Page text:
to return] viz. to Jehovah.Verse 5. - He shall not return into the land of Egypt, but the Assyrian shall be his king, because they refused to return. These words sound like an announcement that the season of Divine grace, so long extended to that sin-laden people, had at length expired; and that on account of their stubborn and on-grateful rebellion against Jehovah they would be forced, to go into exile and become subject to the monarch of Assyria.

(1) They had been threatened with a return to Egypt and its bondage in Hosea 8:13, "They shall return to Egypt;" and Hosea 9:3, "Ephraim shall return to Egypt;" vet now God, without any change of purpose, changes his mode of procedure, not allowing them to return to Egypt, but dooming them to a worse bondage under the Assyrians.

(2) Having been tributary to Assyria from the time of Menahem, they had revolted and applied to Egypt for help; now, however, no help would be permitted to come from Egypt nor even an opportunity of applying for it allowed. The power of Assyria would be paramount; instead, therefore, of native kings and Egyptian auxiliaries, Israel would have to submit to that iron yoke. However desirous of returning to Egypt, they would have neither the power nor the privilege of doing so. And this poor privilege of a choice of masters they were refused as a just retribution, because they had not repented of their sin and returned to God. Various methods have been resorted to, to harmonize the apparent contradiction alluded to, that is, between the affirmative and negative statements about Israel's return into Egypt.

(1) Dathe, Eichhorn, and De Wette agree with the LXX. in reading לו instead of לא, and connecting it with the preceding verse; but the other versions, as well as the manuscripts, support the received text.

(2) Jerome and Rosenmüller explain it of the people's desire to conclude an alliance with Egypt in order to throw off the yoke of Assyria, being frustrated by the superior power of the latter; thus the sense is that they shall not return any more to Egypt, as they had lately done by their ambassadors, to seek help from that land or its people. Then he assigns the reason why they would not again send ambassadors to Egypt for the purpose indicated, because the Assyrian alone would be their king. The objection to this is that lo yashubu must refer to the whole people rather than to their ambassador going to and fro between the countries.

(3) Ewald, Maurer, and others cut the knot by taking lo interrogatively, as if it were halo, and thus equivalent to an affirmative, i.e. "Shall they not return to Egypt and the Assyrian be their king?" The expected answer would be in the affirmative. Neither grammar nor context sanctions this interrogative sense.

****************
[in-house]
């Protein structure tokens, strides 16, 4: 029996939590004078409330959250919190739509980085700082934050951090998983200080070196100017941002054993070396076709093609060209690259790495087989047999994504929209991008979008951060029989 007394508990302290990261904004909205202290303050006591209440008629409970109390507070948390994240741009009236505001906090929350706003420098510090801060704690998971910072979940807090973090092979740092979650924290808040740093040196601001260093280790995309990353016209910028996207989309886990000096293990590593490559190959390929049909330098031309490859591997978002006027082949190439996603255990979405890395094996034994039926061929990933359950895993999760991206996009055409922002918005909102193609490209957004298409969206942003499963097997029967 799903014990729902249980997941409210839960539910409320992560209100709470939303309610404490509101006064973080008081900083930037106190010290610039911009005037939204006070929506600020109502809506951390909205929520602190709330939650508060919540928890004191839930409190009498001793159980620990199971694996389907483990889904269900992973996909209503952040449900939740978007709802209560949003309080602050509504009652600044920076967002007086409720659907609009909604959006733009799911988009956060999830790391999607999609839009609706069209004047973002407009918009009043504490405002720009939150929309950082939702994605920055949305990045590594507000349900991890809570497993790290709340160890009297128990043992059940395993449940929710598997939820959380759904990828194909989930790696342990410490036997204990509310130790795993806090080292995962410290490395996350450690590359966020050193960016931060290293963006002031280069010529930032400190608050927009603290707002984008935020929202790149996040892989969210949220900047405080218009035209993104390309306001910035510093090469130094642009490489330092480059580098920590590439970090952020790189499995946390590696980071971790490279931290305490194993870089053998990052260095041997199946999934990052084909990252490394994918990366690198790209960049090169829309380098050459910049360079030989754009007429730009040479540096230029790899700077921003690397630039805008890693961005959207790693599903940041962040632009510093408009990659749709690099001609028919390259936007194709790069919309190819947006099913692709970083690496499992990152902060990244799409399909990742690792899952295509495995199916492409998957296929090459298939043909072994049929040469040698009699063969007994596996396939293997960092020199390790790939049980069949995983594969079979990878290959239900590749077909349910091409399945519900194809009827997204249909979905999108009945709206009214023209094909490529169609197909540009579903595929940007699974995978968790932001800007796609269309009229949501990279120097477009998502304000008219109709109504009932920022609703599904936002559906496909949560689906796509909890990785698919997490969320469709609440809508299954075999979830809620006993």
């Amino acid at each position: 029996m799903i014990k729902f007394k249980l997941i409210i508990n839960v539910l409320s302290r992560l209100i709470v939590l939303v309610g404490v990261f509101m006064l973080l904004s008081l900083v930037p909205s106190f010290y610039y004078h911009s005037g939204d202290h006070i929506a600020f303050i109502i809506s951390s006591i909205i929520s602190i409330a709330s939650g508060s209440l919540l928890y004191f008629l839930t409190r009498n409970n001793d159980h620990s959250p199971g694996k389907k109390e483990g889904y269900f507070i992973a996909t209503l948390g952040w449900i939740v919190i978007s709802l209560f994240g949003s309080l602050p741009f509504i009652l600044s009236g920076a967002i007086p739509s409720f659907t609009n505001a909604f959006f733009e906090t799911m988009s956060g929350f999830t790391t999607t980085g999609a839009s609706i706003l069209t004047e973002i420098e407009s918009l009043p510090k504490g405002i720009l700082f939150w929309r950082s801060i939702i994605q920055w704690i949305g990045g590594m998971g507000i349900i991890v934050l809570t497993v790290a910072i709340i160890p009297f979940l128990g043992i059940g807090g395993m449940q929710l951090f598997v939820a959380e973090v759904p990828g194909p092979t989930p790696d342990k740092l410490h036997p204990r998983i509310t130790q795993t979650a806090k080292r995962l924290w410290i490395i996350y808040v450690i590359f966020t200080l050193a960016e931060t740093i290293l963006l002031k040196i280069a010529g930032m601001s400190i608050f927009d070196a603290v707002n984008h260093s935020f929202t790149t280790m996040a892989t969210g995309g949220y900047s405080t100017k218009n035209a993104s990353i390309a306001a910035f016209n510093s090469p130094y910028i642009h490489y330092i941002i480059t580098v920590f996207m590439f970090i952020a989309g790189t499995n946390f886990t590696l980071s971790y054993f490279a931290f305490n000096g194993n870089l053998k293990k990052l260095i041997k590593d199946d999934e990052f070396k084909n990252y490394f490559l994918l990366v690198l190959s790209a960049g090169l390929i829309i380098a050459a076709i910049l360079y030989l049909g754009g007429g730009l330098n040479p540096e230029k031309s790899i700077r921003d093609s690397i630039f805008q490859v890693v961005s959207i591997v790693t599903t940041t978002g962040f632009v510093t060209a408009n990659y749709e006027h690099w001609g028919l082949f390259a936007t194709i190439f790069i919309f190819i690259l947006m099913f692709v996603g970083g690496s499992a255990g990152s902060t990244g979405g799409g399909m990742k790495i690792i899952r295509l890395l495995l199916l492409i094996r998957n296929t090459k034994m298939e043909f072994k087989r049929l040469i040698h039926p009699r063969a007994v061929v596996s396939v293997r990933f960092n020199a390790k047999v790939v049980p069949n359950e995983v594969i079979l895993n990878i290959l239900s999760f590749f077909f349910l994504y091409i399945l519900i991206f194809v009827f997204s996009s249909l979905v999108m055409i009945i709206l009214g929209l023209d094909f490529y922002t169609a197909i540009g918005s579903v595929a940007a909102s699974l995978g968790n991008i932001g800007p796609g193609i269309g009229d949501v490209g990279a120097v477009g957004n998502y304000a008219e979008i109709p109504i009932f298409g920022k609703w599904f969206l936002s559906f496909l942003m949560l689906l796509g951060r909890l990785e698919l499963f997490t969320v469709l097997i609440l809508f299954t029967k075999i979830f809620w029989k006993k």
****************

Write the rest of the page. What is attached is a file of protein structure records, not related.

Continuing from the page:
(4) According to Hitzig, Keil, Simson, and others, we are to understand Egypt in the previous places, viz. Hosea 8:13 and Hosea 9:3, as received of the land of bondage, where in the present passage the typical sense is inadmissible, owing to the contrast with Assyria. Into Egypt Israel should not return, lest the object of the Exodus might seem frustrated, but a worse lot lay before them - another and harder bondage awaited them; the King of Assyria would be their king and reign over them, and all because of their impenitence and refusal to return to Jehovah. The following is the explanation of Kimchi: "They should not have returned to the land of Egypt to seek help; I had already said to them, 'Ye shall henceforth return no more that way;' for if they had returned to me, they would not have needed help from Egypt. And against their will Assyria rules over them, and they serve him and send him a present year by year. And why is all this? Because they refused, etc.; as if he said (they refused) to return to me; for if they had returned to me, foreign kings (literally, 'kings of the nations') would not have ruled ever them, but they would have ruled over the nations as they had done in the days of David and Solomon, when they did my will; and so have I assured them, 'Thou shall reign over many nations, but they shall not reign over thee.'" The root of מאן is cognate with מנע, to hold back, refuse; the le strengthens the connection of the objectival infinitive with the governing verb; the ellipsis of אֵלֶי is obvious. For the purpose of depicting before the eyes of the sinful people the judgment to which Israel has exposed itself through its apostasy from the Lord, Hosea is to marry a prostitute, and beget children by her, whose names are so appointed by Jehovah as to point out the evil fruits of the departure from God. Hosea 1:2. "At first, when Jehovah spake to Hosea, Jehovah said to him, God, take thee a wife of whoredom, and children of whoredom; for whoring the land whoreth away from Jehovah." The marriage which the prophet is commanded to contract, is to set forth the fact that the kingdom of Israel has fallen away from the Lord its God, and is sunken in idolatry. Hosea is to commence his prophetic labours by exhibiting this fact. תּחלּת דּבּר יי: literally, "at the commencement of 'Jehovah spake,'" i.e., at the commencement of Jehovah's speaking (dibber is not an infinitive, but a perfect, and techillath an accusative of time (Ges. 118, 2); and through the constructive the following clause is subordinated to techillath as a substantive idea: see Ges. 123, 3, Anm. 1; Ewald, 332, c.). דּבּר with ב, not to speak to a person, or through any one (ב is not equals אל), but to speak with (lit., in) a person, expressive of the inwardness or urgency of the speaking (cf. Numbers 12:6, Numbers 12:8; Habakkuk 2:1; Zechariah 1:9, etc.). "Take to thyself:" i.e., marry (a wife). אשׁת זנוּנים is stronger than זונה. A woman of whoredom, is a woman whose business or means of livelihood consists in prostitution. Along with the woman, Hosea is to take children of prostitution as well. The meaning of this is, of course, not that he is first of all to take the woman, and then beget children of prostitution by her, which would require that the two objects should be connected with קח per zeugma, in the sense of "accipe uxorem et suscipe ex ea liberos" (Drus.), or "sume tibi uxorem forn. et fac tibi filios forn." (Vulg.). The children begotten by the prophet from a married harlot-wife, could not be called yaldē zenūnı̄m, since they were not illegitimate children, but legitimate children of the prophet himself; nor is the assumption, that the three children born by the woman, according to Hosea 1:3, Hosea 1:6, Hosea 1:8, were born in adultery, and that the prophet was not their father, in harmony with Hosea 1:3, "he took Gomer, and she conceived and bare him a son." Nor can this mode of escaping from the difficulty, which is quite at variance with the text, be vindicated by an appeal to the connection between the figure and the fact. For though this connection "necessarily requires that both the children and the mother should stand in the same relation of estrangement from the lawful husband and father," as Hengstenberg argues; it neither requires that we should assume that the mother had been a chaste virgin before her marriage to the prophet, nor that the children whom she bare to her husband were begotten in adultery, and merely palmed off upon the prophet as his own. The marriage which the prophet was to contract, was simply intended to symbolize the relation already existing between Jehovah and Israel, and not the way in which it had come into existence. The "wife of whoredoms" does not represent the nation of Israel in its virgin state at the conclusion of the covenant at Sinai, but the nation of the ten tribes in its relation to Jehovah at the time of the prophet himself, when the nation, considered as a whole, had become a wife of whoredom, and in its several members resembled children of whoredom. The reference to the children of whoredom, along with the wife of whoredom, indicates unquestionably priori, that the divine command did not contemplate an actual and outward marriage, but simply a symbolical representation of the relation in which the idolatrous Israelites were then standing to the Lord their God. The explanatory clause, "for the land whoreth," etc., clearly points to this. הארץ, "the land," for the population of the land (cf. Hosea 4:1). זנה מאחרי יי, to whore from Jehovah, i.e., to fall away from Him (see at Hosea 4:12).